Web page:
An attorney representing one of three underaged girls who were victims of illicit sex acts committed by a former junior varsity girls basketball coach has filed suit against the coach, an assistant coach and Mesa Public Schools.
Attorney Dan Raynak accuses the coaches and the school district of various types of wrongdoing in the federal suit stemming from illicit sex acts involving Kyler Ashley, 24, and two 17-year-old members of the team he then coached at Dobson High School.
Ashley earlier this month pleaded guilty to charges resulting from his arrest in May after he attempted to make arrangements to have sex with a third girl, who was 16 and a teammate of the other two victims.
Police found sexually explicit messages he sent the girl on Snapchat. Instead of having a rendezvous with the 16-year-old girl, Ashley met up with Mesa police detectives who arrested him and accused him of a series of sex crimes.
Ashley admitted the sex acts when confronted by police. He entered into a plea agreement on Dec. 6 and is scheduled to be sentenced in February on a series of lesser charges, including three counts of attempted sexual conduct with a minor and one count of luring a minor for sexual exploitation of a minor.
Raynak accuses Ashley of violating his client’s constitutional rights and failing in his duty to protect her as a Mesa Public Schools employee.
He also accuses an assistant girls’ basketball coach, Joshua Bribiescas, of failing to report the sex acts to authorities after Ashely told him about them.
In addition, Raynak accuses the school district of wrongdoing in hiring the coaches and failing to train them properly. The suit also seeks to hold all of the defendants accountable by seeking damages that would be determined at trial, barring an out of court settlement.
“Defendants Ashley and Bribiescas were working for the School District and were acting under color of law and within the scope of their employment with the High School,’’ the suit says.
“The school district had in effect, and was responsible for, the policies and procedures that govern the conduct of the School District employee Defendants as it relates to their actions,’’ the suit says, maintaining the school employees “owed her (the victim) a duty of care to keep her safe from physical and emotional harm while she was in the care of the school district and the high school,’’ Raynak wrote in the suit.
Ashley’s plea agreement calls for a sentence of 3.5 to 5 years in prison on two charges of the attempted sexual conduct with a minor, with the prison sentences running consecutively.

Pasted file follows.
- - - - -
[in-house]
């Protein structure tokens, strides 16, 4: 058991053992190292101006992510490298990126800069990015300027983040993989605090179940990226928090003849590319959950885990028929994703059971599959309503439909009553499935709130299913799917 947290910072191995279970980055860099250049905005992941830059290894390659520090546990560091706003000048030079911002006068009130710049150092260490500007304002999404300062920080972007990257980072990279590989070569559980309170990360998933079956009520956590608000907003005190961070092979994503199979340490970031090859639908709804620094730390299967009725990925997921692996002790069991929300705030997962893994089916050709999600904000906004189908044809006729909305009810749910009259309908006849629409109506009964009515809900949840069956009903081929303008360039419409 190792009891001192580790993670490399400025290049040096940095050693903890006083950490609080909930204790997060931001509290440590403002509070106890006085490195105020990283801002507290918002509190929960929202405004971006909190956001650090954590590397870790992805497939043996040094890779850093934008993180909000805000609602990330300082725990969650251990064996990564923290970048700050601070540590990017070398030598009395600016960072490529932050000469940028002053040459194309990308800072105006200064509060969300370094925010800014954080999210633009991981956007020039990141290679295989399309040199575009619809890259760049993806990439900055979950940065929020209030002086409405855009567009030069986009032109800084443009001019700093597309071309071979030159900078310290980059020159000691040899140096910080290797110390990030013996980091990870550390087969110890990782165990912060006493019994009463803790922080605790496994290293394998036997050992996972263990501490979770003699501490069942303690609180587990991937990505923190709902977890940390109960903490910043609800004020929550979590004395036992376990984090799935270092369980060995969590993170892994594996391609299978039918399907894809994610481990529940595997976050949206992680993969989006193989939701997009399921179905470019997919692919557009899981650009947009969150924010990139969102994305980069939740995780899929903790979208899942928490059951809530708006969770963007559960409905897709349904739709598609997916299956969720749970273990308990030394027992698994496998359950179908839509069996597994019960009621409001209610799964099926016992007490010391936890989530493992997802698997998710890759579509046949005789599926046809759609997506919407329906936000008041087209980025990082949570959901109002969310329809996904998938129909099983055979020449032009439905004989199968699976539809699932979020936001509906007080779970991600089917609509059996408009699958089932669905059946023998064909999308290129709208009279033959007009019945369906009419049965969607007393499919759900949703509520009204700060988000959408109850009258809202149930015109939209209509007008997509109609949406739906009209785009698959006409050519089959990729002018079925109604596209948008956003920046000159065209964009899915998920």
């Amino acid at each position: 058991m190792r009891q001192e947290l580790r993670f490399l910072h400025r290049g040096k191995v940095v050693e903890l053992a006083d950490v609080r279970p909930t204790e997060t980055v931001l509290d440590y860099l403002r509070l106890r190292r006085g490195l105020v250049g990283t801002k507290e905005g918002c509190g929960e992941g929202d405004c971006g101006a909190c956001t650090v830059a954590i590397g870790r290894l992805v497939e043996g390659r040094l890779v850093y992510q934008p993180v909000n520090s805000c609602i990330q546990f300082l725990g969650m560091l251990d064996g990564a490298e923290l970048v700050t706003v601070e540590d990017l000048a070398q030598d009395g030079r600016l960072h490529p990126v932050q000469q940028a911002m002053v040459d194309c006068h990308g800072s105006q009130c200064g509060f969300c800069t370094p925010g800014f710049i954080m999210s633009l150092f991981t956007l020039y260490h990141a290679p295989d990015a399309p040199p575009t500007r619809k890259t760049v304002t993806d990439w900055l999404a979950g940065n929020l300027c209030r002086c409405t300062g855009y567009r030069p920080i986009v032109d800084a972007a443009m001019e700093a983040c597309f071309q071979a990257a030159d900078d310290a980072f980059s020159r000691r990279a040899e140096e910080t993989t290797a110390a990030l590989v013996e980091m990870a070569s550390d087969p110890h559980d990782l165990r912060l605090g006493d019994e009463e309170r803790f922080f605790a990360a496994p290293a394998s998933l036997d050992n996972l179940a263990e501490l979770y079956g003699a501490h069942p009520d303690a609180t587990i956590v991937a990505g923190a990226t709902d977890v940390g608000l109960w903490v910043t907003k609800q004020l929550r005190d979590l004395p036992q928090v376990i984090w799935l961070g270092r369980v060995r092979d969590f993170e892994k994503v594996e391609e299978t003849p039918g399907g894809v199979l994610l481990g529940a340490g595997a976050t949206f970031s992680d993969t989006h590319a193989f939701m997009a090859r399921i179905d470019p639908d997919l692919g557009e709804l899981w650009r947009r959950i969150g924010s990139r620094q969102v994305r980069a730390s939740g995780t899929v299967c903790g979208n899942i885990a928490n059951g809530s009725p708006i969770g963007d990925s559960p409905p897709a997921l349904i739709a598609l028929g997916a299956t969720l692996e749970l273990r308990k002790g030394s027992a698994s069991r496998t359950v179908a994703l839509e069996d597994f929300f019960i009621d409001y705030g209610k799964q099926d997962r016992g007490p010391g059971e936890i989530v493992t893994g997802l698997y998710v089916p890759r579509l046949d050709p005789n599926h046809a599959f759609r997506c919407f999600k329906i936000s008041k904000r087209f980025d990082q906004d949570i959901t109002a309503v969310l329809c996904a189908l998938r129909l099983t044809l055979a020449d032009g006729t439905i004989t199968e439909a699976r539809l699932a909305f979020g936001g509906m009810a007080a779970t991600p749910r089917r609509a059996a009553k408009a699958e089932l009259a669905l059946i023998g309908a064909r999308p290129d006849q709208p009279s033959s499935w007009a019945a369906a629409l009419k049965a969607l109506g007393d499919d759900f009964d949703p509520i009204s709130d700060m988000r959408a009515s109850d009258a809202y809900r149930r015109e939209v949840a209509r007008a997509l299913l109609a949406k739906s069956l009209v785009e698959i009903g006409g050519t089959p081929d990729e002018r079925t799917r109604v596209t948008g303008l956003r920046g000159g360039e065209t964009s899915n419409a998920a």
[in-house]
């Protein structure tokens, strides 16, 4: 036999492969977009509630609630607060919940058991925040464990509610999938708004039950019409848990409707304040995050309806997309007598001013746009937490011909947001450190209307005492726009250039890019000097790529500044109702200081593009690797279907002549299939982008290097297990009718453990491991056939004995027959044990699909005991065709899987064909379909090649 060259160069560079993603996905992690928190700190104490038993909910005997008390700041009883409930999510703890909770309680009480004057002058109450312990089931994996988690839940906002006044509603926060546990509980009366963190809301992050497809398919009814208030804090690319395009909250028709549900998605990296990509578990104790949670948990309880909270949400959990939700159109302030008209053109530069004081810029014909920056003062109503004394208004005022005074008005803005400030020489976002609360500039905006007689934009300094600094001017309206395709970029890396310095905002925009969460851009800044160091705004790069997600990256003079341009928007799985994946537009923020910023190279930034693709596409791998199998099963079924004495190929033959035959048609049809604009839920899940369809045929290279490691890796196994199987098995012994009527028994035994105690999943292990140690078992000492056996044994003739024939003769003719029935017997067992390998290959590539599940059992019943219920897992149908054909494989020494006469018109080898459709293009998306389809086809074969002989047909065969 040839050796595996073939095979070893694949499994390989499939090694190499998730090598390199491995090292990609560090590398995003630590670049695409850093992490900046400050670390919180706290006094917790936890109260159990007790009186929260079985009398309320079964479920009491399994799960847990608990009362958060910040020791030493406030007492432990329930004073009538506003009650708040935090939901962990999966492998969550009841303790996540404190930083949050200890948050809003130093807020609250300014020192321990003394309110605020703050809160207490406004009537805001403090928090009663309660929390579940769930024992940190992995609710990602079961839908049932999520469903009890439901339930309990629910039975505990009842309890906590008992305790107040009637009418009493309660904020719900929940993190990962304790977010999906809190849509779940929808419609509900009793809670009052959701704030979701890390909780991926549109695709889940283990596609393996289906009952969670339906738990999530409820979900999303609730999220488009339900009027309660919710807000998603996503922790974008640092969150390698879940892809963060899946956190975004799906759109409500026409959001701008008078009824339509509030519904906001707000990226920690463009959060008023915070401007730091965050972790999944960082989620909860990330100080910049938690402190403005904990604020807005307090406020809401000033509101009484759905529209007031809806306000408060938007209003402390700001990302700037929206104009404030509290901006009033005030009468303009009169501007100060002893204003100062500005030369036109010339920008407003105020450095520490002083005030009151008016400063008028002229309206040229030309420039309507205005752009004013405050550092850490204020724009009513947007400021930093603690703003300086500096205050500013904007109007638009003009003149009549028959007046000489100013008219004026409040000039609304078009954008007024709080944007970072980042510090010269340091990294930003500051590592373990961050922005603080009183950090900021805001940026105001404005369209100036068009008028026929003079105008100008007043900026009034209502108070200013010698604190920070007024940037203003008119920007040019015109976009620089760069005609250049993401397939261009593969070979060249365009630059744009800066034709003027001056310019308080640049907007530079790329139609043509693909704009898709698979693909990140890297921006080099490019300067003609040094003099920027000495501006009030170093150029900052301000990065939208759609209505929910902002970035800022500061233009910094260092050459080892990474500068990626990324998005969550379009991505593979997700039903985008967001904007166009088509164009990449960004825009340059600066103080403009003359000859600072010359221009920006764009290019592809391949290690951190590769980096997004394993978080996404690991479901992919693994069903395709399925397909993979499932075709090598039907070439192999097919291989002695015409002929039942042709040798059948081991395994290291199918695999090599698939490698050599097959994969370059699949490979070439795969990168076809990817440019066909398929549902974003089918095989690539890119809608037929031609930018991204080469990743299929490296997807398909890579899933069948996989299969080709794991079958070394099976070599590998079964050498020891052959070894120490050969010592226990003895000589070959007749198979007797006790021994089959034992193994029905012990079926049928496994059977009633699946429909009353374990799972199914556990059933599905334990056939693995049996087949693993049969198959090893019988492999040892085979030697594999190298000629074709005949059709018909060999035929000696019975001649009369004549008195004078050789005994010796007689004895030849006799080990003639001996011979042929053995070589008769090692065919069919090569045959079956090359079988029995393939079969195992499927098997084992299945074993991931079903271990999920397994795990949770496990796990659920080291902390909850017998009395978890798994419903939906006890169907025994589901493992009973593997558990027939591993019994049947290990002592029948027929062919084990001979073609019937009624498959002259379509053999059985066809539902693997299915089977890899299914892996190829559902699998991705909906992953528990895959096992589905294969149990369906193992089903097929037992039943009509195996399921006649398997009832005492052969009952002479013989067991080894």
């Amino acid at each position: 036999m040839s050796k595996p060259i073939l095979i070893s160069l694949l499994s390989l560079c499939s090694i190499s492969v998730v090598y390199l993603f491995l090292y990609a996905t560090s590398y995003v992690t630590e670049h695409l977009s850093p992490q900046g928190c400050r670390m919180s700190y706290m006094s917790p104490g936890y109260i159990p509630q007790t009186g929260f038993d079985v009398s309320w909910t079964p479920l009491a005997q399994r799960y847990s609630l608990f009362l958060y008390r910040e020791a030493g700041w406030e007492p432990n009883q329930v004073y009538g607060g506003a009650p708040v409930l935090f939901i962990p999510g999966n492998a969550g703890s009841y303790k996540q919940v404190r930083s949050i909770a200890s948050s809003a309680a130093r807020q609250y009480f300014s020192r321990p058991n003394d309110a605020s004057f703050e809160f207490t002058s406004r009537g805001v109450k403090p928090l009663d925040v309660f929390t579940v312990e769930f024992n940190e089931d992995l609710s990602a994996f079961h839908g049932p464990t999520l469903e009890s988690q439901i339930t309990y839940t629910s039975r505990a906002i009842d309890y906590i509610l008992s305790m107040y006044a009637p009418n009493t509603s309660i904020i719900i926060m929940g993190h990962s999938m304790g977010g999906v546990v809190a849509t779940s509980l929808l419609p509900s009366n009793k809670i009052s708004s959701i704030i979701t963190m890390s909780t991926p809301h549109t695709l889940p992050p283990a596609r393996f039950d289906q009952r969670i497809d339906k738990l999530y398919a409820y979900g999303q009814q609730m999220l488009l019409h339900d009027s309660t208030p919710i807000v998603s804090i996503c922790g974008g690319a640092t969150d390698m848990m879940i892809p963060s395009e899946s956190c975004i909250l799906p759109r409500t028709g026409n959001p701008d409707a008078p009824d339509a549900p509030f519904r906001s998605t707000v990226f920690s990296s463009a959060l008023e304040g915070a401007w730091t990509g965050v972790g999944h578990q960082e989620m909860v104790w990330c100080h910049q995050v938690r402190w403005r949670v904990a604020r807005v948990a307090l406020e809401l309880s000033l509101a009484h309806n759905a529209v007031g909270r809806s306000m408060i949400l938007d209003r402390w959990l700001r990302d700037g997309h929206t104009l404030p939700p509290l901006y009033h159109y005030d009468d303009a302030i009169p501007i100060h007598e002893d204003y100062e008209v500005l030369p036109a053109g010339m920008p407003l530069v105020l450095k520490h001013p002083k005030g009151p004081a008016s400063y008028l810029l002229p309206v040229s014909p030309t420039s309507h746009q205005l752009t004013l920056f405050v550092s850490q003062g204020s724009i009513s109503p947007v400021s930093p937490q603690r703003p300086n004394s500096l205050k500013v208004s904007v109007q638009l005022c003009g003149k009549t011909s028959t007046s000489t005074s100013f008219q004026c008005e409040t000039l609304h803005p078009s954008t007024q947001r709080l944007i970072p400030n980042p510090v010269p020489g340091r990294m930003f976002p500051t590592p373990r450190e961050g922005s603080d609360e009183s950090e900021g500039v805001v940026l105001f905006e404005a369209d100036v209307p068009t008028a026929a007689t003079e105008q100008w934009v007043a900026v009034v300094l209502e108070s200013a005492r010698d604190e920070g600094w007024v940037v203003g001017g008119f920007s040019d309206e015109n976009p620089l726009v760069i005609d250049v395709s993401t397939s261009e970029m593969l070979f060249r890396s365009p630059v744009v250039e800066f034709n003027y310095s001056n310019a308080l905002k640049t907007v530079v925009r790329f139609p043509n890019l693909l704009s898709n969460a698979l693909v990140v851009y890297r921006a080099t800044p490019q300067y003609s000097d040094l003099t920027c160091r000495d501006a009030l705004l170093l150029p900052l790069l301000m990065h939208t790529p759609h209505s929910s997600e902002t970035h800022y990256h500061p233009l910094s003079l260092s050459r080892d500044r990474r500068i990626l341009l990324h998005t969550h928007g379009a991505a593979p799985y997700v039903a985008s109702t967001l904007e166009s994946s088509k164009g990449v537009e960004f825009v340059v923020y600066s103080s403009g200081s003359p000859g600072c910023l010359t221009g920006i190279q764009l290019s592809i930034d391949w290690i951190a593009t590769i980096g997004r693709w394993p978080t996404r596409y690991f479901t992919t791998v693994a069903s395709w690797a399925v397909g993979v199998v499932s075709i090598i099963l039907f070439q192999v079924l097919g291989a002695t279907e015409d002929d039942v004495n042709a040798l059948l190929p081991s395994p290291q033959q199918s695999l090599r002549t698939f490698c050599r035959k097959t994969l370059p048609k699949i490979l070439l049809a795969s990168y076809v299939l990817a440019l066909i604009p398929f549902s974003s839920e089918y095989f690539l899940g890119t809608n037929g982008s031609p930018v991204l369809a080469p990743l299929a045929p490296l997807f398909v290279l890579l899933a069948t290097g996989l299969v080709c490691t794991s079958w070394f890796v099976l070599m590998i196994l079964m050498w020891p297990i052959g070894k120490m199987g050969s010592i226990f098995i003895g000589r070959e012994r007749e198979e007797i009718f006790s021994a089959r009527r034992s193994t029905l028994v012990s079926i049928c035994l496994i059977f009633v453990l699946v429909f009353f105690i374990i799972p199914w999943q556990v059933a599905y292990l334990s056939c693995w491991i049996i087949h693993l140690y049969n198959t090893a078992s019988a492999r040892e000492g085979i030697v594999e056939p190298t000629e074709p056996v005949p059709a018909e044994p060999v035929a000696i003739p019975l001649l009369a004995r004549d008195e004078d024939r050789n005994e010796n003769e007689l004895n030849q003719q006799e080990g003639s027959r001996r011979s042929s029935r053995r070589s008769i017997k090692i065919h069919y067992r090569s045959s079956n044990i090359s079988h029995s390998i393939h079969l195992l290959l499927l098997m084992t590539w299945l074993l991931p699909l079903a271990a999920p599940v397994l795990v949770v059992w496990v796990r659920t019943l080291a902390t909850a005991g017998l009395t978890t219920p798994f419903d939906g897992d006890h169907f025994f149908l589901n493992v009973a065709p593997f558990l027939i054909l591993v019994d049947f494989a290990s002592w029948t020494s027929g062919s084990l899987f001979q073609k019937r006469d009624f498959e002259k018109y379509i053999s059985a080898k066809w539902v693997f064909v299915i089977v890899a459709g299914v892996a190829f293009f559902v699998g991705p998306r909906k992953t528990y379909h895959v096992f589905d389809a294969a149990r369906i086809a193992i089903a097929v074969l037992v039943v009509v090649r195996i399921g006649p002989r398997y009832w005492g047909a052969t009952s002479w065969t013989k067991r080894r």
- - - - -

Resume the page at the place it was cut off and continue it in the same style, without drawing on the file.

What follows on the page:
If Judge Sally Duncan follows the plea agreement, Ashley would receive 7-10 years in prison, in addition to lifetime probation and registration as a sex offender on the third attempted sexual conduct with a minor charge.
The court documents describe a series of sex acts occurring when Ashley was either giving the girls rides home after practice or arranging to meet them for sex acts.
The acts occurred in his car in parking lots or alleys near their homes in Mesa and Chandler. One location was in the parking lot of a Mesa church.
Ashley was initially arrested on charges related to his attempts to lure the 16-year-old into engaging in sex with him, but during an interview with detectives, he admitted the sex acts involving her 17-year-old teammates.
“Kyler admitted he was meeting the victim to have sex with her, knowing she was 16 years old. Kyler told me he knew it was illegal for him to have sex with a 16-year-old girl,’’ the court document said.
“Kyler told me he knew the victim since eighth grade and she was a player on his high school JV basketball team,” a detective wrote.
Raynak’s suit said in one instance, Ashley had sex with his client in an alley behind her home.
In another case, Ashely inappropriately touched his client while parked in front of her home while his year-old son also was inside the car, police said.
Because of failures by Ashley, Bribiescas and the district, Raynak said his client suffered “severe emotional, distress, shock, horror, fright and psychological trauma’’ resulting in injuries including “nausea, sleeplessness and headaches.’’
He demands compensatory damages, and in some cases punitive damages, against those named in the suit.
According to a statement released by Mesa Public Schools following Ashley’s arrest, Ashley was hired at Dobson in 2016. He passed a background check performed by the district before he was hired, and also had coached the girls’ basketball team at Summit Academy, a middle school in Mesa.
“Mesa Public Schools’ first priority is the safety and security of our students,” the district said, describing Ashley as a “seasonal basketball coach’’ who performed no other jobs at MPS.
He was immediately terminated after his arrest.